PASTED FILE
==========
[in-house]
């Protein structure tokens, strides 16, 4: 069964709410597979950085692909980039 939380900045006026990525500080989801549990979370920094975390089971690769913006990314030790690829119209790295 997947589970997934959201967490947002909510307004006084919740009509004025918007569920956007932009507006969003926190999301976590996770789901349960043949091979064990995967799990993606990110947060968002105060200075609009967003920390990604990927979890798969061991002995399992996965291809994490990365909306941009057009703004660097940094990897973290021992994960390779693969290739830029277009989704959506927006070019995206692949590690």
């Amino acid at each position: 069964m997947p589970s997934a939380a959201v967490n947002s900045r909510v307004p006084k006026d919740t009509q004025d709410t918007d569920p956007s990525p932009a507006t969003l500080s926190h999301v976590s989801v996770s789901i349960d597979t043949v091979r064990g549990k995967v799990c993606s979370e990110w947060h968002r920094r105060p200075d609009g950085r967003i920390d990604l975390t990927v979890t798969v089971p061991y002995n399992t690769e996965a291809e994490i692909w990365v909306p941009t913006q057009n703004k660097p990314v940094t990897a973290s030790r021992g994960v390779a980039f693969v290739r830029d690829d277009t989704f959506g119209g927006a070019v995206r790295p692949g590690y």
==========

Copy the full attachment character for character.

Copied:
[in-house]
């Protein structure tokens, strides 16, 4: 069964709410597979950085692909980039 939380900045006026990525500080989801549990979370920094975390089971690769913006990314030790690829119209790295 997947589970997934959201967490947002909510307004006084919740009509004025918007569920956007932009507006969003926190999301976590996770789901349960043949091979064990995967799990993606990110947060968002105060200075609009967003920390990604990927979890798969061991002995399992996965291809994490990365909306941009057009703004660097940094990897973290021992994960390779693969290739830029277009989704959506927006070019995206692949590690």
């Amino acid at each position: 069964m997947p589970s997934a939380a959201v967490n947002s900045r909510v307004p006084k006026d919740t009509q004025d709410t918007d569920p956007s990525p932009a507006t969003l500080s926190h999301v976590s989801v996770s789901i349960d597979t043949v091979r064990g549990k995967v799990c993606s979370e990110w947060h968002r920094r105060p200075d609009g950085r967003i920390d990604l975390t990927v979890t798969v089971p061991y002995n399992t690769e996965a291809e994490i692909w990365v909306p941009t913006q057009n703004k660097p990314v940094t990897a973290s030790r021992g994960v390779a980039f693969v290739r830029d690829d277009t989704f959506g119209g927006a070019v995206r790295p692949g590690y």